Ryan Jantzen, a financial adviser in northern California, has a 12-year-old client with $4,000 invested in an IRA. That's right -- an Individual Retirement Account.
Pre-teen investors are rare birds even for experienced retirement planners like Jantzen, but they represent a logical extension of the savings advice he and others can't stress enough: start early, start now, start yesterday.
"What people need to do is assess where they are and what they want in retirement, and discuss it with their spouse, because they're not always the same," Jantzen said.
Americans' lengthening life expectancy, coupled with a wider desire to retire well before the traditional early- to mid-60s target, means that retirement is more often a span of several decades rather than several years.
Those trends combine with other facts of modern life to make saving for retirement a daunting proposition, however. Results of an annual Retirement Reality Check survey released this month by Allstate Insurance show that financing retirement tied with terrorism as the issue people are most worried about -- well above worries about health, family, career and current finances.
"It's becoming more difficult for people to save at the same time that more of the burden's been shifting to them," says Bob Carlson, author of the book "The New Rules of Retirement," and editor of a national newsletter, Retirement Watch.
It's more difficult to save, Carlson said, because health care and housing costs have risen and the 1990s bull market for stock growth is over. And the burden for saving has shifted because traditional pensions are drying up, and Social Security covers less of your pre-retirement income the more money you make.
But retirement specialists like Jantzen and Carlson insist it is possible to build toward a comfortable post-work future.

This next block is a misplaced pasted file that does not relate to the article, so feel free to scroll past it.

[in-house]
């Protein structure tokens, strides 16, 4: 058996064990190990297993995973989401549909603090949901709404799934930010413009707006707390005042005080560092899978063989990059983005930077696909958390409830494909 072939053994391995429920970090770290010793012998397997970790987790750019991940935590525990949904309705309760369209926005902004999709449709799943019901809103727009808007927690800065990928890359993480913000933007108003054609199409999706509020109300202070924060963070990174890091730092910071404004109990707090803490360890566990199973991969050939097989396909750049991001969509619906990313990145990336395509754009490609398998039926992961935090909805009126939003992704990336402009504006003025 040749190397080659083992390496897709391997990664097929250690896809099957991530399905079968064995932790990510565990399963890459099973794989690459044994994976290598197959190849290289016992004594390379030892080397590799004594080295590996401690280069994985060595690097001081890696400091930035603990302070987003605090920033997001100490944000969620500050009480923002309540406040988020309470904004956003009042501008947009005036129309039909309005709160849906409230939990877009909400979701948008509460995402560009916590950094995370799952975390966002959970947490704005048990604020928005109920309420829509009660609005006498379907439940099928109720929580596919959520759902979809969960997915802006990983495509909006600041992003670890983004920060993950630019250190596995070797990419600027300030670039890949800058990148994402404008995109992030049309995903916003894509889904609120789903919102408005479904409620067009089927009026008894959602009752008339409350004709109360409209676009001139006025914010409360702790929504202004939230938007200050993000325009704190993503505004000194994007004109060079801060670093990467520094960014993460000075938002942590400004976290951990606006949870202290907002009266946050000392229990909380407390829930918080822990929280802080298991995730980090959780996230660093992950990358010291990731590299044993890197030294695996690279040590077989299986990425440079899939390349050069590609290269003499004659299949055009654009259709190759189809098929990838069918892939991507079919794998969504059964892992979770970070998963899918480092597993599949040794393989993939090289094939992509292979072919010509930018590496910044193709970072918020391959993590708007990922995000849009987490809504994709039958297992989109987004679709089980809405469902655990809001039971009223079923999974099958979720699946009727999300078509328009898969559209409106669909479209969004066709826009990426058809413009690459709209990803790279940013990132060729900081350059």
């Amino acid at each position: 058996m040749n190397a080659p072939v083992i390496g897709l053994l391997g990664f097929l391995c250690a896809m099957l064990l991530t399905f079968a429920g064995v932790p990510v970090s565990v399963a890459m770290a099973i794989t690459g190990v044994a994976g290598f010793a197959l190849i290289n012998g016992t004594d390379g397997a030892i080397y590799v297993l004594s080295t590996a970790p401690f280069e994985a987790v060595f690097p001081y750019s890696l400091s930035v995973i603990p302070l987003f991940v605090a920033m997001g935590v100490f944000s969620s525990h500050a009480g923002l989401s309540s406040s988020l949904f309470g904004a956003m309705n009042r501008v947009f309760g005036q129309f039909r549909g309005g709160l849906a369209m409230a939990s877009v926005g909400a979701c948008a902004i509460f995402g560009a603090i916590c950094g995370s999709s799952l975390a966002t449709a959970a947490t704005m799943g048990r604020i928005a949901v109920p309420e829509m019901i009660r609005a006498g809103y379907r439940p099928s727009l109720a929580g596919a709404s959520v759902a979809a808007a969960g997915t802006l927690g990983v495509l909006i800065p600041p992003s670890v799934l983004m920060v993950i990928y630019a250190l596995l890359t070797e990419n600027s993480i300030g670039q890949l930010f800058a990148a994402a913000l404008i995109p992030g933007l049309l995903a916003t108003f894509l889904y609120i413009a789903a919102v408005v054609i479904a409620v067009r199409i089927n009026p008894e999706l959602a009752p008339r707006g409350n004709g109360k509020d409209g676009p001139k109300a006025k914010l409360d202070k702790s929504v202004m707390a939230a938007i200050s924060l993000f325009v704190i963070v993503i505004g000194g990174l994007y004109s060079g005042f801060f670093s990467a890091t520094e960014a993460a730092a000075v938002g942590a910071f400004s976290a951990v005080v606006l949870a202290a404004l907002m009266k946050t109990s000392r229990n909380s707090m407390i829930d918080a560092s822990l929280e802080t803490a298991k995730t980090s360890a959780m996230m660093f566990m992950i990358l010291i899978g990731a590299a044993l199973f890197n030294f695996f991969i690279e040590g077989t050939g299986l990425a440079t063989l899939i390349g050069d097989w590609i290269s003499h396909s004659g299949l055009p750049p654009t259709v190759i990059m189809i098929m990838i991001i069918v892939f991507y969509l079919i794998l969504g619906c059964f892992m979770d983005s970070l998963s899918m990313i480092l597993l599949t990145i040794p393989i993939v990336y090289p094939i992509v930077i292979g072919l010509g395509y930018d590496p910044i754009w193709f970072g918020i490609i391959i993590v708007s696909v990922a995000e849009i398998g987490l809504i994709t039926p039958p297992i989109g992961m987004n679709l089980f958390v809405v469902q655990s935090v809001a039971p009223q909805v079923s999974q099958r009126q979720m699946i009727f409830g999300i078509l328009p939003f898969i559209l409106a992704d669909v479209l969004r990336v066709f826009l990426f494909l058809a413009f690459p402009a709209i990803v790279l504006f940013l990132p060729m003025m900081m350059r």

Here are some of the things they recommend taking into consideration as you develop your savings strategy:
Make sure you are taking advantage of all savings options your present employer offers -- and that you're participating to the fullest extent if there's a financial match for your contribution. There may be even more options beyond the 401(k). "I find a lot of people ... are leaving money on the table their employer is offering to give them," said Jantzen.
Estimate your living costs in retirement and be realistic. Although the old rule of thumb called for spending 65 percent of what you did while working, some people actually spend more -- whether for pastimes or for health care. Formulating this number includes estimating your lifespan, too.
Remember that your later years may have different phases. Carlson describes three: the early, middle and late years, each with its own focus and costs.
Don't rule out working altogether. Many people find themselves back in the workplace, at least part time, to maintain social networks and stay mentally sharp.
Research housing options before relying on tapping the equity in your home. Housing is so expensive nowadays, there may not be another appealing "downsizing" option.
Take into account both the tax credits you'll earn for retirement saving, and how inflation will affect the real worth of your savings.
Make sure your legal beneficiaries are who you want them to be. Especially in this era of multiple marriages and blended families, this is an important step.